Anton Tenitsky explained how he transferred the same scene from Unreal Engine 5 to Blender, talked about the workflow behind it, and compared working on the same environment in UE5 and Blender.
In case you missed it
Check out how the scene looks in UE5
The Lost City Project
This is a continuation of the Ancient City Environment project. The first part was about high poly sculpting and texturing development for Unreal Engine 5.
Since the Unreal scene was rather heavy, I wanted to create a real-time environment as an asset for quick level creation. I wanted to do the whole thing very fast, in about 2 days.
Blender allows the use of UDIMs, so you can have multiple texture sets to keep high texture quality with a very fast setup.
I started with splitting the sculpt done in 3DCoat into chunks that had similar size and texel density.
Then, I decimated them down to around 5-12k tris a piece using 3DCoat export decimation.
UVs were automatically done in Blender since this was the part that I wanted to get done very quickly and Substance 3D Painter does a decent job baking over the seams. But I wish I had time to UV them nicely.
Substance 3D Painter
In SP, I have the mesh kit together and apart. Breaking it apart allows it to paint the areas that are hard to reach. Also, it allows for easy checking of baking artifacts.
Since this geometry is sharing the same UVs if I bake the parts on the right, I get the texture also projected on the geometry on the left.
I already had the smart material that I’d created for some rocks before. I applied it to all 9 UV sets and was done with texturing in 5 minutes. I packed the textures into individual channels to use later in the material setup in Blender.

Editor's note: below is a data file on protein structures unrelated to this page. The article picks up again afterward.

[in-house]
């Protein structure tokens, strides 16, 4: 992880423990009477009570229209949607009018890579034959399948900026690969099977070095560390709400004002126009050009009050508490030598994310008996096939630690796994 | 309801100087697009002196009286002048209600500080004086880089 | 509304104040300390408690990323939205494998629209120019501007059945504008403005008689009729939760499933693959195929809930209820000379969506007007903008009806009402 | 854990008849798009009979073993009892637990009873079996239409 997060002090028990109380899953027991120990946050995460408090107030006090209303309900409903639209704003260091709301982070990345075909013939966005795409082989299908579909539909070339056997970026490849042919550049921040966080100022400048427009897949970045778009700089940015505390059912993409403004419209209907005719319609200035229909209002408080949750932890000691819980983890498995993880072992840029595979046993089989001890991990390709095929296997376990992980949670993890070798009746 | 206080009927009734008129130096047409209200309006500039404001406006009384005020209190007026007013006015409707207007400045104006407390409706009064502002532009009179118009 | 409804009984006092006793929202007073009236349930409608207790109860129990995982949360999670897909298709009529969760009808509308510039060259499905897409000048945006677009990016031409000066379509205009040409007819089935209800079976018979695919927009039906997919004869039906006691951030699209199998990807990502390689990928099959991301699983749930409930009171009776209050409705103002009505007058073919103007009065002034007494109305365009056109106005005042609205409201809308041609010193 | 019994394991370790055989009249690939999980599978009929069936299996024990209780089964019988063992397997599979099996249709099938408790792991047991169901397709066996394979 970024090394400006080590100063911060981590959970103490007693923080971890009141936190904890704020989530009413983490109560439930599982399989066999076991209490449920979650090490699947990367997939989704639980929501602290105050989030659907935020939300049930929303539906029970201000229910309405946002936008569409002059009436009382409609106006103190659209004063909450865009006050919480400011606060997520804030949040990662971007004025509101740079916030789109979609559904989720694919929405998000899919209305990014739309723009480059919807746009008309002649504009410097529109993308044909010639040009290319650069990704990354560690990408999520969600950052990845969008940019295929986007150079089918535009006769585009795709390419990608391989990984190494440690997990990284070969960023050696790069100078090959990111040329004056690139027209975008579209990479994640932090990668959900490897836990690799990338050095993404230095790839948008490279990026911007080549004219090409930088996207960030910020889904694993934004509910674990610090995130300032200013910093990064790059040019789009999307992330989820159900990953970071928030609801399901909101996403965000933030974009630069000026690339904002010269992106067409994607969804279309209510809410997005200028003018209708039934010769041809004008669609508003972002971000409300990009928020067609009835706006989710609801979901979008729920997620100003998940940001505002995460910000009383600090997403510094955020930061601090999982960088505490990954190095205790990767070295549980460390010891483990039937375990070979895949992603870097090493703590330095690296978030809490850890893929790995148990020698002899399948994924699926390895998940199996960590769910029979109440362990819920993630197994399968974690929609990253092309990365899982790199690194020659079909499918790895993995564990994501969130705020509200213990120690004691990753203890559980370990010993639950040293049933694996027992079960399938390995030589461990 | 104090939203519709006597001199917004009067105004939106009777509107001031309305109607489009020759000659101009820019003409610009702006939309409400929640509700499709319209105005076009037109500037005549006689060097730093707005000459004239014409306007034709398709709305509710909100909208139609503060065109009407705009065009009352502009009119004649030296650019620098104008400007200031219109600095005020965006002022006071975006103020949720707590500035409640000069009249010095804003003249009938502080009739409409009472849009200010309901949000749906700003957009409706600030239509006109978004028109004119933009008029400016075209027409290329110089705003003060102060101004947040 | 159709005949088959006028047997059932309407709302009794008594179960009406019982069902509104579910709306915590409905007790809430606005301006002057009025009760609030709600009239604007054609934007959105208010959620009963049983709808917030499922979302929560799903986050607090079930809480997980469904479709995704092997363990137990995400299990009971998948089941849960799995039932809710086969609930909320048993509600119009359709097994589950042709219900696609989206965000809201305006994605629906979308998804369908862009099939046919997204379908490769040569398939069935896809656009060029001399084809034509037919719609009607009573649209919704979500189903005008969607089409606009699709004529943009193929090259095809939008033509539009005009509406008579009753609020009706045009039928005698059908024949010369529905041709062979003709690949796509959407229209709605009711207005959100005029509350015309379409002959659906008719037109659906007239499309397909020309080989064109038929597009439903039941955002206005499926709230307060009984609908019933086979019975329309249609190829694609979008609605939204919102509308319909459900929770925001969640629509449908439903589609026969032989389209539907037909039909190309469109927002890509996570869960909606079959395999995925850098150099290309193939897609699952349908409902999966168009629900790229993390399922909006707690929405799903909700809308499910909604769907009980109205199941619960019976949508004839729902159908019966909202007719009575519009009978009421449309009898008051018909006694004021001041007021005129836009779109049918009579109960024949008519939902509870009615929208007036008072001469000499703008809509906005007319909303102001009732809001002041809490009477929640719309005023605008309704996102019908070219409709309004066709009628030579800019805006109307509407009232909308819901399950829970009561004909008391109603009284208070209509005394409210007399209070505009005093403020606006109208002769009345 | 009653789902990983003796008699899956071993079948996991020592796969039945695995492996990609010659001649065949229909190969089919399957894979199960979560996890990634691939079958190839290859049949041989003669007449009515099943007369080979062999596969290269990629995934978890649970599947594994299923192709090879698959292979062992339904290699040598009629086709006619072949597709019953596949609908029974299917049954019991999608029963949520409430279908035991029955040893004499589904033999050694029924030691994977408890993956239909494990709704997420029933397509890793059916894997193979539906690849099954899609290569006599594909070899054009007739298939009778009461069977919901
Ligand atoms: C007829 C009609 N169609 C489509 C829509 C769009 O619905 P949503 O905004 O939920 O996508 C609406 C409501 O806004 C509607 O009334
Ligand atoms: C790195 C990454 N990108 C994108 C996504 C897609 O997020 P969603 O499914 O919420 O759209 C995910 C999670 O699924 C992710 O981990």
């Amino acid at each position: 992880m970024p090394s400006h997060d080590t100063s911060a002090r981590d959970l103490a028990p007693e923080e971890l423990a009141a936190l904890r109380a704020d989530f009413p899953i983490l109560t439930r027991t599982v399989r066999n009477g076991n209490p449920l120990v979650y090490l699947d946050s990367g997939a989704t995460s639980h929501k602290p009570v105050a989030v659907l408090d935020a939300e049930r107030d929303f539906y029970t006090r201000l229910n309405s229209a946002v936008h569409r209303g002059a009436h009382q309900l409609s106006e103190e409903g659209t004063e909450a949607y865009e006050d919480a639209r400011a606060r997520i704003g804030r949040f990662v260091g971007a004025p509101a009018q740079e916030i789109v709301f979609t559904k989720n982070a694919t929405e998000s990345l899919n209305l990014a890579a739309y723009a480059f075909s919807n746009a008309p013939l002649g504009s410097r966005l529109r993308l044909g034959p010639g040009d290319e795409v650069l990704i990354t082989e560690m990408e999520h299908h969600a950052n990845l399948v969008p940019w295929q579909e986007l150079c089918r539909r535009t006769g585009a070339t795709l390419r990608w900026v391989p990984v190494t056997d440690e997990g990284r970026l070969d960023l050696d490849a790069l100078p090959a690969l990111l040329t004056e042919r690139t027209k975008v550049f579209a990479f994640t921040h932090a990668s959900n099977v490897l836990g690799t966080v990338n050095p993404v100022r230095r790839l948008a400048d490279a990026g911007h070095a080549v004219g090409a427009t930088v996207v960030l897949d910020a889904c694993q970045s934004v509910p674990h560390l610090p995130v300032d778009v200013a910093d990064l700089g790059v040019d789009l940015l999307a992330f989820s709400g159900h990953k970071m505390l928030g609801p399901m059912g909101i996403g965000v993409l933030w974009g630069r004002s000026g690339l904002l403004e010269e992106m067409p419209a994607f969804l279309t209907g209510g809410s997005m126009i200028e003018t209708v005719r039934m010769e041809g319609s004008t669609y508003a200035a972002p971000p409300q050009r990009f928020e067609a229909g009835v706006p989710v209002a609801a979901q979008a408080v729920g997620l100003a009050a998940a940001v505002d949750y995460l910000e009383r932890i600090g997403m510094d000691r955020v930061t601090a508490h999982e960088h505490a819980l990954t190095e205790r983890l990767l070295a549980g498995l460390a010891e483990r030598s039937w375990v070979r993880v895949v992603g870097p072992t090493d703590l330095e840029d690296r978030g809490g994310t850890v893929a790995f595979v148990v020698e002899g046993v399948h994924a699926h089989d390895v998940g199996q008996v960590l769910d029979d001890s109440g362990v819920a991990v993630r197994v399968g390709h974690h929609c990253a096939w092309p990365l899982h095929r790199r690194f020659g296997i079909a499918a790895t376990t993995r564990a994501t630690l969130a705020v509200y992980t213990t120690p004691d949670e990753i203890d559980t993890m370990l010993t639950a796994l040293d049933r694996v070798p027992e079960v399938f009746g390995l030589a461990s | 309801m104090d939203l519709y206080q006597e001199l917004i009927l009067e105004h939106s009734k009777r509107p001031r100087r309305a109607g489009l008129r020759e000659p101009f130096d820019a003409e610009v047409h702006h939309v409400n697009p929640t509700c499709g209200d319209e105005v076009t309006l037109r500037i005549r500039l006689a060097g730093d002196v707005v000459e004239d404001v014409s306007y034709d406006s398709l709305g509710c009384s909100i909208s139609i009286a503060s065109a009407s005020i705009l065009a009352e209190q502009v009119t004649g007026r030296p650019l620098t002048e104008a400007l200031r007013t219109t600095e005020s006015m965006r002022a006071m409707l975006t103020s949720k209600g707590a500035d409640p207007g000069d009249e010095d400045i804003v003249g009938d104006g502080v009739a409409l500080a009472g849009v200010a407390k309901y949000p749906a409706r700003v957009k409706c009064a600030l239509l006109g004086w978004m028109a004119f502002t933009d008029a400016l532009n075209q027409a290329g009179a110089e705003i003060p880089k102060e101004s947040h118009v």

Blender Material Setup
The material setup that I have here allows me to overlay different textures on top of the existing base UDIM textures. This is where the magic of Blender UDIMs happens because it allows one master material across multiple texture sets with the ability to adjust the amount of snow/moss/sand overlay on the fly.
I also had this shader made prior to the project, so then I was able to just throw it on top of the environment and replug the textures.
These are 10 base textures that I like to play with for different environments:
I have a simple material rig with the ability to intensify the amount of overlaid stuff on top. The Curvature and Ambient Occlusion are used to control the amount of wear and tear.
The most creative and fun part was to layout the city using that small KitBash.
Then, it’s very easy to swap textures and play around with value to change the look.
There are 2 fog volumes like giant cubes around the town. It softens Eevee's real-time look and adds a bit of atmosphere to the scene. There is fog on the ground to form early morning mist and big Atmospheric Fog around.
Otherwise, it’s just one Sun Light source and pretty much the default settings with Eevee.
While here only one type of stone is used across the whole city, you can do the same thing if you have an environment with metal, wood, or plastic. The material setup will be slightly different, but if you are overlaying sand/snow/moss using Curvature, Ambient Occlusion, and Normal Map, then it can be done over various textures across the whole scene using the UDIM setup.
Comparison with Unreal Engine 5
Since this environment was originally sculpted to test high poly texturing in Unreal Engine 5, I have the opportunity to compare both programs.
The problem with high poly is the time that is required to export millions of triangles and then load them to the scene. Also, high poly baking of AO and Curvature in 3DCoat requires minutes of waiting every time you do a new operation while texturing. It obviously also bloats the drive space, though I tried to reuse a relatively small KitBash (17 million triangles). But once the heavy geometry is inside Unreal Engine 5, it runs fast and lighting is instant.
The approach I used in Blender is also quite quick, and if you have the shaders premade, you can have a light scene with a high level of customizability.
However, you definitely get a higher quality render out of high poly meshes in Unreal Engine 5 than from real-time lighting out of optimized geometry.